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Book Blurb

The characteristics and reasons for urban poverty are manifold and seem to repeat across class structures: migration, culture shock, real estate costs and unrealistic expectations of city life, a lack of financial education, corporate cultures that perpetuate stereotypical workforces, a glamourised entrepreneurial culture that focuses on icons of spending instead of struggle, and economically and politically, the rise of the cashless credit economy and the demise of the thrift economy and its conservative icons.
Who me, Poor?: How India's youth are living in urban poverty to make it big
The book will use the case studies of young Indians, typically in their first or second jobs, migrants to major Indian metros, living in these conditions. The reasons for the poverty they experience are varied, and influenced by the industries they work for, their family backgrounds, other financial obligations, social stratas, and peer groups. There are so far, no studies available for this in India, and is a rising phenomenon in the US where it has been called ‘poverty with no name’. Gayatri’s short piece on the Urban Poor crossed 1.1 million views on Buzzfeed – the highest number for any Indian feature article to date

My Thoughts

Before heading to the review, I should point out that I’m not a big fan of Non-fiction and I have tried to give an honest review as much as possible.

The book is divided into four parts – Who are the Poor, Why do they spend, Brand I, Go for Broke. Each of these sections have several anecdotes and examples that are related to the titles. For example, the first section – ‘who me, poor’ has stories of people struggling to fit in, carve their niche, and in the process spend a lot of money to get attention and to build networks and survive. The story of the fashionista who skipped meals just because she needed money to live in the ‘happening’ place in the city and wear designer clothes shook me. The reason we spend is mostly attributed to the fact that a successful career depends on spending beyond our earnings. I’ve been working for the past 4 years, living away from home and I know what peer pressure, the easy money and the city life can turn you into.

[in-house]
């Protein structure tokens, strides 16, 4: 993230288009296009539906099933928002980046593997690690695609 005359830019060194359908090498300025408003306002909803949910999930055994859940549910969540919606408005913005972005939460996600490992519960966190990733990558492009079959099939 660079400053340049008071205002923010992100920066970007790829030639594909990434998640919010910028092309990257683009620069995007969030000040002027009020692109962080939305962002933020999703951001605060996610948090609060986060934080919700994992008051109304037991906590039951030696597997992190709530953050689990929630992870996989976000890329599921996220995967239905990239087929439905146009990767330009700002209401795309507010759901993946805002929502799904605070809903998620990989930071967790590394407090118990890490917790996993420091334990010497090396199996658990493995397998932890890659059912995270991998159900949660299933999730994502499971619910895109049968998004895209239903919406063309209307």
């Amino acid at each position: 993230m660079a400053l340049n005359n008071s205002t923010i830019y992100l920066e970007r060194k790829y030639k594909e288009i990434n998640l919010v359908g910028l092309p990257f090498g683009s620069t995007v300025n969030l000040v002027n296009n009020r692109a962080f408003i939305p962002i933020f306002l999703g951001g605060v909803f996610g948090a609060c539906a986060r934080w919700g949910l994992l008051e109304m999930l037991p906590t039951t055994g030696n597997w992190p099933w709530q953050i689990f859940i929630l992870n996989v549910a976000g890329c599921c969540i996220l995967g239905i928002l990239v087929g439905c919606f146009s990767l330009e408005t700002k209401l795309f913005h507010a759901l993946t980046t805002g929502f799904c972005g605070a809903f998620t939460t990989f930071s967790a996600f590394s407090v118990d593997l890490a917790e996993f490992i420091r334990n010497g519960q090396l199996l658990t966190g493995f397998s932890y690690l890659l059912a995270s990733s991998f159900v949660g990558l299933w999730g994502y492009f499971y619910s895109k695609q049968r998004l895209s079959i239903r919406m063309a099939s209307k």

The part about credit cards and EMI’s was like a wakeup call because I’m guilty of buying expensive stuff and paying excessive financial charges. And like me, there will be others, a huge mass of them. I felt like this book was meant for this crowd, (the ones who spend on something that to most parents would look unnecessary) to create an awareness, to make them understand that impressions can be made without the need for spending more than they can afford.

A must read, especially for youngsters who have just started out with their first jobs.

My rating is 3.5/5

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Windfall – Book Review

Author : Jennifer E Smith

Publisher : Pan Macmillan UK

Pub Date: 04 May 2017

Source : Own copy

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Book Blurb :

Let luck find you.

Alice doesn’t believe in luck—at least, not the good kind. But she does believe in love, and for some time now, she’s been pining for her best friend, Teddy. On his eighteenth birthday—just when it seems they might be on the brink of something—she buys him a lottery ticket on a lark. To their astonishment, he wins $140 million, and in an instant, everything changes.

At first, it seems like a dream come true, especially since the two of them are no strangers to misfortune. As a kid, Alice won the worst kind of lottery possible when her parents died just over a year apart from each other. And Teddy’s father abandoned his family not long after that, leaving them to grapple with his gambling debts. Through it all, Teddy and Alice have leaned on each other. But now, as they negotiate the ripple effects of Teddy’s newfound wealth, a gulf opens between them. And soon, the money starts to feel like more of a curse than a windfall.

As they try to find their way back to each other, Alice learns more about herself than she ever could have imagined…and about the unexpected ways in which luck and love sometimes intersect.

My Thoughts